A group of Republican senators is seeking to cut foreign to Ghana in the 2017 State Department funding bill if the country is unable to hold and monitor two Guantanamo detainees it recently accepted from the United States and ensure they do not reengage in terrorism against the U.S.
Sens. Mark Kirk (Ill.), Roy Blunt (Mo.), James Lankford (Okla.) and Steve Daines (Mont.) — members of the Senate Appropriations Committee — are proposing to consider reducing assistance to Ghana by $10 million per detainee in the event that either of the detainees escape.
In a letter to Committee Chairman Thad Cochran (Miss.) and State and Foreign Operations and Related Programs Subcommittee Chairman Lindsey Graham (S.C.), the senators raised concerns about the transfers.
“As you know, the Administration transferred Yemeni detainees Mahmoud Omar Mohammed Bin Atef, a Taliban fighter and member of Osama bin Laden’s ’55th Brigade’ who threatened to cut the throats of American guards and their families upon release, and Khalid Mohammed Salih al Dhuby, an al Qaeda fighter in Afghanistan who reportedly threatened to kill guards at Guantanamo Bay, to Ghana after President John Dramani Mahama agreed to host them for two years,” they wrote in the Jan. 27 letter.
“While the Administration’s own Guantanamo task force neither cleared Atef and Dhuby of their involvement in terrorism nor recommend them for outright release, U.S. Embassy in Ghana spokesman Daniel Fennell inexplicably told Ghanaian media the ‘current assessment is that these two people coming to Ghana do not pose a security threat,'” they added.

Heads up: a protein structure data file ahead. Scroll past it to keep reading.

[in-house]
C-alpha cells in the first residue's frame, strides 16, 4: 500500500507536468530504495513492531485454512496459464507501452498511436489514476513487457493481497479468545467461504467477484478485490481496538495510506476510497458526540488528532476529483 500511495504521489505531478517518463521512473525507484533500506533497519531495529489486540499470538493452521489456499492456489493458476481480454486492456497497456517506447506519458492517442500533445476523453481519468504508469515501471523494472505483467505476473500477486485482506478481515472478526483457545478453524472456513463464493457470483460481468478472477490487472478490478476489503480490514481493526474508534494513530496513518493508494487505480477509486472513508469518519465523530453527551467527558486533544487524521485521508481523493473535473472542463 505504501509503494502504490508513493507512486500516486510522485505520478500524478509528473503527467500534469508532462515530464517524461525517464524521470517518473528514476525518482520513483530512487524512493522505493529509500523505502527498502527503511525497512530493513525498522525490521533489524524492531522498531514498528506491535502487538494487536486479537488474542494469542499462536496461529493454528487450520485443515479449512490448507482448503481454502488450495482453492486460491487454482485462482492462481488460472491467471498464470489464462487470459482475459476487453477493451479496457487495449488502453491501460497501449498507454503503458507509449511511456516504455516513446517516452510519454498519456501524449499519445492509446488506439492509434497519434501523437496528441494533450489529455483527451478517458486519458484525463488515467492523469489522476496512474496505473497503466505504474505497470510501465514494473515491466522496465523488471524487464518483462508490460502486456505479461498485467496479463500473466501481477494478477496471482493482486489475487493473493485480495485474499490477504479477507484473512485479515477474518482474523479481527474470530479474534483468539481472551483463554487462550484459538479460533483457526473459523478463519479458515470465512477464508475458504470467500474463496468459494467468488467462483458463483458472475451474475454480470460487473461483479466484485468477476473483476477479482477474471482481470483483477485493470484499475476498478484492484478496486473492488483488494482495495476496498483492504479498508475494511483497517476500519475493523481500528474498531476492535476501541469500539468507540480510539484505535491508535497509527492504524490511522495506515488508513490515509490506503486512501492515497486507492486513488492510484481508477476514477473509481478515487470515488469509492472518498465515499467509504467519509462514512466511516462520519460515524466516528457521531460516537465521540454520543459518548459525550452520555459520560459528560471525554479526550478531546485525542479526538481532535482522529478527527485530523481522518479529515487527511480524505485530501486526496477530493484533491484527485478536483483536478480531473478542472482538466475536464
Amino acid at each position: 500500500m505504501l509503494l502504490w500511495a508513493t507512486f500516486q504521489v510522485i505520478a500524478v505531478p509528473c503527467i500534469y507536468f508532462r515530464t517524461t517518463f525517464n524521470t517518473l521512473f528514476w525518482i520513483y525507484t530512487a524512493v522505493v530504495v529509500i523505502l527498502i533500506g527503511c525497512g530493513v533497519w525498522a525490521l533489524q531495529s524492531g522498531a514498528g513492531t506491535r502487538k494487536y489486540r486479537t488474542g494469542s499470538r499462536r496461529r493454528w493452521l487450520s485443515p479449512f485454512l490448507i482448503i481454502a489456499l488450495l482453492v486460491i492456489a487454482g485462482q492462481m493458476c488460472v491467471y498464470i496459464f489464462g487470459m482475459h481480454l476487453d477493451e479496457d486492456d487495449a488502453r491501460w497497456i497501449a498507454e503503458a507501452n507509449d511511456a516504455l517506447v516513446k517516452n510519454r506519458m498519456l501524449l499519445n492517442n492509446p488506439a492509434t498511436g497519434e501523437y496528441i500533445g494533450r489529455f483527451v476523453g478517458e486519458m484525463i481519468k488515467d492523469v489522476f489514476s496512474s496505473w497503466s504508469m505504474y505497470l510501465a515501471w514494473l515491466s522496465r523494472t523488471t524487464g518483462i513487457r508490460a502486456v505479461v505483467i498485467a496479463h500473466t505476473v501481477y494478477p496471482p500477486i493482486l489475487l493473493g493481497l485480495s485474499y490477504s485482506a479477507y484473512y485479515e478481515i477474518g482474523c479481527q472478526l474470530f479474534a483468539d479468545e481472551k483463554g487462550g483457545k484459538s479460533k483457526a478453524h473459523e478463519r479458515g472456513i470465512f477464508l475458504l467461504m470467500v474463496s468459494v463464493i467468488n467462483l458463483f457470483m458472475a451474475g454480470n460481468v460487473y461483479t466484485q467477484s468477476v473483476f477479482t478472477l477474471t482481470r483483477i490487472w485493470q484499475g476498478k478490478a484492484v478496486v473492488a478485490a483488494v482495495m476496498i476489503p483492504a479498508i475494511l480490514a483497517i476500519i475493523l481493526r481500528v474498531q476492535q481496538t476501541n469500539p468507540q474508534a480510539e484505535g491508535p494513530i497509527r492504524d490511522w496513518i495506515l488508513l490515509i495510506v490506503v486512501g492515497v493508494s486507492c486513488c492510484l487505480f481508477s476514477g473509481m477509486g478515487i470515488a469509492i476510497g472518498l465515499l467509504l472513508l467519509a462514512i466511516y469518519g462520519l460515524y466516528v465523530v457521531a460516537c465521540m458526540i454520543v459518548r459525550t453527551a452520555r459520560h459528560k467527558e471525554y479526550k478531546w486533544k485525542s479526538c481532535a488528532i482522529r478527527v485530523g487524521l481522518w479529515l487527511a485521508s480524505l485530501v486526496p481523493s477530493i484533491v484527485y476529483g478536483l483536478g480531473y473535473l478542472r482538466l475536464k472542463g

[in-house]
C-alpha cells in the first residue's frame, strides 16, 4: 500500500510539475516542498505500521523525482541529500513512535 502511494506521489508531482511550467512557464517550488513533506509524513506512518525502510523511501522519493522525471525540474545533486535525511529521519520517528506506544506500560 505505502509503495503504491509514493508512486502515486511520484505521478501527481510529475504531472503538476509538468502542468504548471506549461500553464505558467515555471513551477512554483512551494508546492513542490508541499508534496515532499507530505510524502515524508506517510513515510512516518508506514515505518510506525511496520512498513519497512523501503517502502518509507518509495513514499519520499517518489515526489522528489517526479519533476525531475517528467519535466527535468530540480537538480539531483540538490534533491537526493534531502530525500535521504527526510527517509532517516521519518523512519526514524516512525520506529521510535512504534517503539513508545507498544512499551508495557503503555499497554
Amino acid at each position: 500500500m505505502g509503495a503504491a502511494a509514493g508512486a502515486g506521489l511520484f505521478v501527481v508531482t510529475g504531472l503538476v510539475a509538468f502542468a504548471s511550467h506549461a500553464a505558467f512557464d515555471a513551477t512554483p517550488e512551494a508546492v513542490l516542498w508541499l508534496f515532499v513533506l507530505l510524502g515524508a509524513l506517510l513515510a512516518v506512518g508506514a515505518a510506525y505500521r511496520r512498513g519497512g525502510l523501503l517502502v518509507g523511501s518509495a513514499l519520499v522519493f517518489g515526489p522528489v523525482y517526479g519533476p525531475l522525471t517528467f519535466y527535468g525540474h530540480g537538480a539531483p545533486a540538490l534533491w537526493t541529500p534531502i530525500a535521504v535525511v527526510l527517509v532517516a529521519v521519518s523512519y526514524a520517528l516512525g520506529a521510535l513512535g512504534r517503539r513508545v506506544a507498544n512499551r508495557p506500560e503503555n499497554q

The Obama administration transferred two Yemeni detainees from the Cuban prison last month in the first such detainee transfer to the country as well as sub-Saharan Africa. The transfers are part of the administration’s bid to move as many detainees to other countries as possible as it looks to bring those remaining to the U.S.
The senators said they are grateful for Ghana’s friendship, but are wary of Ghana’s ability to detain the detainees for two years, as agreed.
“The prison system is plagued by decay and mismanagement. The majority of Ghana’s prison facilities were constructed during the colonial era and lack the modern infrastructure required to hold inmates,” they wrote.
“According to one third-party study, the country’s prison system operates at 145 percent capacity nationally, with some prisons operating up to 300 percent over capacity. In recent years, 30 or more prisoners have escaped from Ghana’s prisons annually. It is clear no facility in the world, let alone in Ghana, could detain terrorists as securely as Guantanamo,” they added.
The senators also said that with a record of 30 percent of detainees either being known or suspected of rejoining the fight, “it is reckless to release more of these prisoners, particularly when the ability of the host country to hold and monitor these detainees is in doubt.”
They argued the threatened funding cut would give Ghanaian authorities incentive to allocate appropriate resources to closely and securely monitor the detainees.
The move, however, could also intimidate other countries from accepting more Guantanamo detainees. There are currently 91 detainees at the prison.
The issue has already become a hot-button one in Ghana, where political opposition leaders are using the transfer to accuse the current president of accepting payment from the U.S. and endangering the country. The president has denied taking any payments from the U.S.